When the news broke that Verizon (NYSE:VZ) had by court order agreed to give the government access to metadata from its customer records, I immediately thought of how destructive that would probably be to the company's brand value. The stock was hardly harmed by the news, as other companies were rumored or said to have also opened their telephone records and/or servers to the NSA, the government's monitoring agency, at one time or another. However, I believe that the lack of a significant reaction by investors with regard to VZ was mistaken, because the impact of this event upon Verizon's customer list is yet to be seen, and I believe could be a substantial value destroyer to its equity value. So I would sell Verizon's shares here and avoid any such risk where it need not be borne, because up until now, one name has been most closely publicly tied to this issue, Verizon. Thus, Verizon's brand has been effectively tarnished to some degree. Verizon should seek the government's assistance to mitigate its specific damages, and demand that it mention publicly and clearly that other telecommunications firms (by name) have been or will be required to share data at any moment in time. This is the truth of the situation as it stands today, but the general understanding of that truth across a wide swath of America could be significantly skewed.
The Guardian broke the news that the NSA had by court order accessed Verizon's metadata customer records, and I would say effectively been spying on American citizens without their knowing it. Without arguing the politics of this issue, I think it's clear that this is a suspect action that should have at least been made widely understood to the American citizenry in a louder and faster way than it was. This program was indeed part of an effort begun in 2006, and one that has the support of a broad spectrum of Congressional members and oversight by a FISA court -- which is intended to protect American constitutional rights. However, judging by the reaction of the media and American citizens today, not enough about it is understood by the American populace. So, I think it's safe to say that a good number of Americans are not happy about it and that many Verizon customers might be reconsidering their service provider today, despite the apparent reach of the issue beyond Verizon.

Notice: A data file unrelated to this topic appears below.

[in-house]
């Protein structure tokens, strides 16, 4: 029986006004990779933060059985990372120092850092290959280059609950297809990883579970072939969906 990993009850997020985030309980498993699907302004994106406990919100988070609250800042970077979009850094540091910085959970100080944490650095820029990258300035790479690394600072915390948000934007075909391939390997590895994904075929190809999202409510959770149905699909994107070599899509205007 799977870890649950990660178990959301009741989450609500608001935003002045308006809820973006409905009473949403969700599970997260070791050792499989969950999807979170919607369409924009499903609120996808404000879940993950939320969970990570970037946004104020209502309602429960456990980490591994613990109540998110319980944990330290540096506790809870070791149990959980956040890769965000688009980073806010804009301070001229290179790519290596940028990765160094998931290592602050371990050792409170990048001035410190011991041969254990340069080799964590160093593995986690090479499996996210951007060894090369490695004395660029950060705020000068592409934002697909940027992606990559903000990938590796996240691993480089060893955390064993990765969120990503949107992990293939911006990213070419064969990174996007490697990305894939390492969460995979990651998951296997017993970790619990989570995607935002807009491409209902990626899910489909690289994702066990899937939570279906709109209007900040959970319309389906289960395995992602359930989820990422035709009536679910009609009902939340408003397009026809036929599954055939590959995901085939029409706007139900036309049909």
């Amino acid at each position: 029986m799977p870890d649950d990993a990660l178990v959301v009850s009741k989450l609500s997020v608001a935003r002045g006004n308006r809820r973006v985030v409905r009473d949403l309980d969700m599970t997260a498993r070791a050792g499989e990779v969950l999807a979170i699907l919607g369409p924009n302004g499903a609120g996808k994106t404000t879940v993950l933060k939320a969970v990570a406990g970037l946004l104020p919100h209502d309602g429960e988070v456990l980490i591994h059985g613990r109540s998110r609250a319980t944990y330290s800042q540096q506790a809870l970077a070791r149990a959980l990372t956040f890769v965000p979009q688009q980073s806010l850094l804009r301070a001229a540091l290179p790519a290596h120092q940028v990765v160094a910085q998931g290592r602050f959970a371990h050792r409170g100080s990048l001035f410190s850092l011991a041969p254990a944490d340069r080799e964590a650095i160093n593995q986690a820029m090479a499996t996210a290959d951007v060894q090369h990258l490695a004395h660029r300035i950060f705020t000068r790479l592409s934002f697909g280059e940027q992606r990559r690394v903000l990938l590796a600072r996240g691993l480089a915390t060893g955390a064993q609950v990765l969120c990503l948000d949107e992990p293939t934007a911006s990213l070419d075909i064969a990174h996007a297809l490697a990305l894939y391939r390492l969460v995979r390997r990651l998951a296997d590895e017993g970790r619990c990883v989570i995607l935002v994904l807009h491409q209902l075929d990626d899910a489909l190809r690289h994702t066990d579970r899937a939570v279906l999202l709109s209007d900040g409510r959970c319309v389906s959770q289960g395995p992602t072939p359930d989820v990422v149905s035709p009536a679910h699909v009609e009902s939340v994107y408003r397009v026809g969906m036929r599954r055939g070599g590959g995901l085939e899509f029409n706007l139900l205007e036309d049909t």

Perhaps Verizon should have made this issue more public and not agreed to it without a good public fight, and in that way forced all of its peers to also bear this weight today, if they are not involved. Though it was restricted in that way due to the issue's secret status. Since it seems logical and probable that other telecommunications providers are involved, Verizon should make a major PR effort to clear its name or at least bring in the names of its peers into the judgment pool. Verizon is at the center of the spotlight because of the Guardian article that broke the news, and because it is the largest telecommunications company in America. I believe it could mitigate any brand damage I'm speaking of here if it can implicate its most important peers as well, including AT&T (NYSE:T), Sprint Nextel (NYSE:S), Comcast (NASDAQ:CMCSA), Time Warner Cable (NYSE:TWC) and the rest, in the same mess.